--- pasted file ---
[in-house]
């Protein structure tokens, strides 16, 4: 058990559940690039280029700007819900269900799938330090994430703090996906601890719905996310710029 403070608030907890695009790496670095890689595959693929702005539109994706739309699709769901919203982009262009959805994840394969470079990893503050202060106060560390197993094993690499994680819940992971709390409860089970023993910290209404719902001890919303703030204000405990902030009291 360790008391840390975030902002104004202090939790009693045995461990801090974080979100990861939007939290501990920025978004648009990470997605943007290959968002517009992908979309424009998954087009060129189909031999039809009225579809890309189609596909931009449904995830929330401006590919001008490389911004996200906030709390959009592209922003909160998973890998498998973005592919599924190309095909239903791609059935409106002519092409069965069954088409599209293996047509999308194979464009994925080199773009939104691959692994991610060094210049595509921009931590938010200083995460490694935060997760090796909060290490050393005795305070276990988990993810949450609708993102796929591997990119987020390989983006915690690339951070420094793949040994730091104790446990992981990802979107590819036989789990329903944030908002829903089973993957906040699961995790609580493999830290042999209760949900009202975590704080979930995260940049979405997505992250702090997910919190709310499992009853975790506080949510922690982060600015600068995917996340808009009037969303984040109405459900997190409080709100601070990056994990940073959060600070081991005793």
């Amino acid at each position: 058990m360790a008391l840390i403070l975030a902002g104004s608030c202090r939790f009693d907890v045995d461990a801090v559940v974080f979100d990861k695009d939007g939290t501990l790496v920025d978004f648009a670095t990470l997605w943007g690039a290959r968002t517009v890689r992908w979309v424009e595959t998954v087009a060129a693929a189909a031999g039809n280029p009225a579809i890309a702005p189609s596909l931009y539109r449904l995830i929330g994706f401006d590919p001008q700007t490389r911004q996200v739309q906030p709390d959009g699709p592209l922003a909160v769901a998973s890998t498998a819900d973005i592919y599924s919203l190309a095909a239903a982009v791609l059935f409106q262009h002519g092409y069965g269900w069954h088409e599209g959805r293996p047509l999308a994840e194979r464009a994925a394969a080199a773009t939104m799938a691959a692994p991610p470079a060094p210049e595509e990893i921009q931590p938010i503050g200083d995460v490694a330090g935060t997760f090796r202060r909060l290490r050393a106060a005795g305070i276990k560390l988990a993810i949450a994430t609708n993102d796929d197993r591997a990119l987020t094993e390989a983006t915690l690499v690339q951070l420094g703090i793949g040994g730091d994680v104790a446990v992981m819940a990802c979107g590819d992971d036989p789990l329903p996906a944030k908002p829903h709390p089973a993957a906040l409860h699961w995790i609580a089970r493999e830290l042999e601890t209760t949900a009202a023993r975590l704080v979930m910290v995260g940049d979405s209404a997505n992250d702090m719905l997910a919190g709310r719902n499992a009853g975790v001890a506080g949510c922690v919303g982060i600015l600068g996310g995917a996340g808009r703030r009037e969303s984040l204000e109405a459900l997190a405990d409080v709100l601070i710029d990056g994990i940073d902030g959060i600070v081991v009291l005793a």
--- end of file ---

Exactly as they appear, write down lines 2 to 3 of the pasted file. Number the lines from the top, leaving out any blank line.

């Protein structure tokens, strides 16, 4: 058990559940690039280029700007819900269900799938330090994430703090996906601890719905996310710029 403070608030907890695009790496670095890689595959693929702005539109994706739309699709769901919203982009262009959805994840394969470079990893503050202060106060560390197993094993690499994680819940992971709390409860089970023993910290209404719902001890919303703030204000405990902030009291 360790008391840390975030902002104004202090939790009693045995461990801090974080979100990861939007939290501990920025978004648009990470997605943007290959968002517009992908979309424009998954087009060129189909031999039809009225579809890309189609596909931009449904995830929330401006590919001008490389911004996200906030709390959009592209922003909160998973890998498998973005592919599924190309095909239903791609059935409106002519092409069965069954088409599209293996047509999308194979464009994925080199773009939104691959692994991610060094210049595509921009931590938010200083995460490694935060997760090796909060290490050393005795305070276990988990993810949450609708993102796929591997990119987020390989983006915690690339951070420094793949040994730091104790446990992981990802979107590819036989789990329903944030908002829903089973993957906040699961995790609580493999830290042999209760949900009202975590704080979930995260940049979405997505992250702090997910919190709310499992009853975790506080949510922690982060600015600068995917996340808009009037969303984040109405459900997190409080709100601070990056994990940073959060600070081991005793």
């Amino acid at each position: 058990m360790a008391l840390i403070l975030a902002g104004s608030c202090r939790f009693d907890v045995d461990a801090v559940v974080f979100d990861k695009d939007g939290t501990l790496v920025d978004f648009a670095t990470l997605w943007g690039a290959r968002t517009v890689r992908w979309v424009e595959t998954v087009a060129a693929a189909a031999g039809n280029p009225a579809i890309a702005p189609s596909l931009y539109r449904l995830i929330g994706f401006d590919p001008q700007t490389r911004q996200v739309q906030p709390d959009g699709p592209l922003a909160v769901a998973s890998t498998a819900d973005i592919y599924s919203l190309a095909a239903a982009v791609l059935f409106q262009h002519g092409y069965g269900w069954h088409e599209g959805r293996p047509l999308a994840e194979r464009a994925a394969a080199a773009t939104m799938a691959a692994p991610p470079a060094p210049e595509e990893i921009q931590p938010i503050g200083d995460v490694a330090g935060t997760f090796r202060r909060l290490r050393a106060a005795g305070i276990k560390l988990a993810i949450a994430t609708n993102d796929d197993r591997a990119l987020t094993e390989a983006t915690l690499v690339q951070l420094g703090i793949g040994g730091d994680v104790a446990v992981m819940a990802c979107g590819d992971d036989p789990l329903p996906a944030k908002p829903h709390p089973a993957a906040l409860h699961w995790i609580a089970r493999e830290l042999e601890t209760t949900a009202a023993r975590l704080v979930m910290v995260g940049d979405s209404a997505n992250d702090m719905l997910a919190g709310r719902n499992a009853g975790v001890a506080g949510c922690v919303g982060i600015l600068g996310g995917a996340g808009r703030r009037e969303s984040l204000e109405a459900l997190a405990d409080v709100l601070i710029d990056g994990i940073d902030g959060i600070v081991v009291l005793a």